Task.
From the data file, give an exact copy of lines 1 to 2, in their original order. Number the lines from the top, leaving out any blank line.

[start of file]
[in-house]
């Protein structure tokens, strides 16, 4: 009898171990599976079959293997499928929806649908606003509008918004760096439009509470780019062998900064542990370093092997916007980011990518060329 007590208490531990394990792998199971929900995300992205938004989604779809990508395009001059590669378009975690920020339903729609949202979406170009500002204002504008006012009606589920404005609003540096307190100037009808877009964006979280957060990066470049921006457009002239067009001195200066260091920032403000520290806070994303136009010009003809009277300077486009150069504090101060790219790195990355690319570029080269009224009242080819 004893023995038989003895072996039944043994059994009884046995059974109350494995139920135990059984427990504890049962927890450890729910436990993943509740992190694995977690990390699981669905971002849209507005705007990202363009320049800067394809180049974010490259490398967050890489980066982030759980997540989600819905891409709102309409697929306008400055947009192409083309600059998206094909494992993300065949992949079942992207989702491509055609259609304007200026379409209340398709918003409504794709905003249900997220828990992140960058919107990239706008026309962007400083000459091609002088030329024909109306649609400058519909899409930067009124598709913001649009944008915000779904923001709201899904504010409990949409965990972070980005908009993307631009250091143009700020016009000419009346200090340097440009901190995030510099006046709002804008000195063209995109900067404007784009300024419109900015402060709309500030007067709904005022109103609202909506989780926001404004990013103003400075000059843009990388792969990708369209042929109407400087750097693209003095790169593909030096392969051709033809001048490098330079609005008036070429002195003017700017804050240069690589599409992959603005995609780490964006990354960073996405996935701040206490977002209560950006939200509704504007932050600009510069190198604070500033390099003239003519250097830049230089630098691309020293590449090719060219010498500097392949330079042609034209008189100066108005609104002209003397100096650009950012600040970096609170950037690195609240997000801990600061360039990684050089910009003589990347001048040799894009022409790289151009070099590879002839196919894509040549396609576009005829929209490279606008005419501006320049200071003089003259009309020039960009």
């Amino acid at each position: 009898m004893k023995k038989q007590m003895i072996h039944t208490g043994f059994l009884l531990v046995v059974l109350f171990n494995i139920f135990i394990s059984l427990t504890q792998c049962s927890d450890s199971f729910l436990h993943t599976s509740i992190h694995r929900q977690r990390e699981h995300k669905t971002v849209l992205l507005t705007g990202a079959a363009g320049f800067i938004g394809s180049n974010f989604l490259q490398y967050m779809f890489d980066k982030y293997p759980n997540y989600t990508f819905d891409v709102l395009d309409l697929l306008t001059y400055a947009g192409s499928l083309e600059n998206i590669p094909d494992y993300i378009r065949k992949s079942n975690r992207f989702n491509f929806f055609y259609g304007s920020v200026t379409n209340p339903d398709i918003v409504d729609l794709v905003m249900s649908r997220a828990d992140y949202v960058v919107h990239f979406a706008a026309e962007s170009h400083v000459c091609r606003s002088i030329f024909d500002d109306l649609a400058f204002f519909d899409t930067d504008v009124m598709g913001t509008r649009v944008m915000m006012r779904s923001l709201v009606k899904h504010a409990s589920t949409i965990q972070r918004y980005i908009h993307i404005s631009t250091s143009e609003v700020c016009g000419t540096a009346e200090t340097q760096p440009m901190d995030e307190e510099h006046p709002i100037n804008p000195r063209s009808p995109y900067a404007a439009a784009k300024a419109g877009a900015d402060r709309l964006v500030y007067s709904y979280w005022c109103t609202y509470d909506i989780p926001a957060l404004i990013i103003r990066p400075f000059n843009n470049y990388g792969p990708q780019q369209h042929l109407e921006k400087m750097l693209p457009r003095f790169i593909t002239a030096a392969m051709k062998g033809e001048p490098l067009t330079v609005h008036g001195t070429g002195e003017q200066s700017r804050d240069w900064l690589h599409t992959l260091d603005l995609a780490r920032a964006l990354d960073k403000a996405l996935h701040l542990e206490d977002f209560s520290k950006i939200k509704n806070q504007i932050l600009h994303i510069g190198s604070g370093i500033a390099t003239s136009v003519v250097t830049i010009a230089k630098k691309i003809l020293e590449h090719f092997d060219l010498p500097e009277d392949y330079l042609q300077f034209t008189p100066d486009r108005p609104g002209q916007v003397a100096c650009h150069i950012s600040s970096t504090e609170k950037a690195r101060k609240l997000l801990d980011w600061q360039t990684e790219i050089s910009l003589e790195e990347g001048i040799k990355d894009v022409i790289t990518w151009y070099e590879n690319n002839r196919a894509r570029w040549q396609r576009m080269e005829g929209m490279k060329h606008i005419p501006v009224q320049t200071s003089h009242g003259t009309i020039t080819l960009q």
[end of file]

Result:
[in-house]
């Protein structure tokens, strides 16, 4: 009898171990599976079959293997499928929806649908606003509008918004760096439009509470780019062998900064542990370093092997916007980011990518060329 007590208490531990394990792998199971929900995300992205938004989604779809990508395009001059590669378009975690920020339903729609949202979406170009500002204002504008006012009606589920404005609003540096307190100037009808877009964006979280957060990066470049921006457009002239067009001195200066260091920032403000520290806070994303136009010009003809009277300077486009150069504090101060790219790195990355690319570029080269009224009242080819 004893023995038989003895072996039944043994059994009884046995059974109350494995139920135990059984427990504890049962927890450890729910436990993943509740992190694995977690990390699981669905971002849209507005705007990202363009320049800067394809180049974010490259490398967050890489980066982030759980997540989600819905891409709102309409697929306008400055947009192409083309600059998206094909494992993300065949992949079942992207989702491509055609259609304007200026379409209340398709918003409504794709905003249900997220828990992140960058919107990239706008026309962007400083000459091609002088030329024909109306649609400058519909899409930067009124598709913001649009944008915000779904923001709201899904504010409990949409965990972070980005908009993307631009250091143009700020016009000419009346200090340097440009901190995030510099006046709002804008000195063209995109900067404007784009300024419109900015402060709309500030007067709904005022109103609202909506989780926001404004990013103003400075000059843009990388792969990708369209042929109407400087750097693209003095790169593909030096392969051709033809001048490098330079609005008036070429002195003017700017804050240069690589599409992959603005995609780490964006990354960073996405996935701040206490977002209560950006939200509704504007932050600009510069190198604070500033390099003239003519250097830049230089630098691309020293590449090719060219010498500097392949330079042609034209008189100066108005609104002209003397100096650009950012600040970096609170950037690195609240997000801990600061360039990684050089910009003589990347001048040799894009022409790289151009070099590879002839196919894509040549396609576009005829929209490279606008005419501006320049200071003089003259009309020039960009």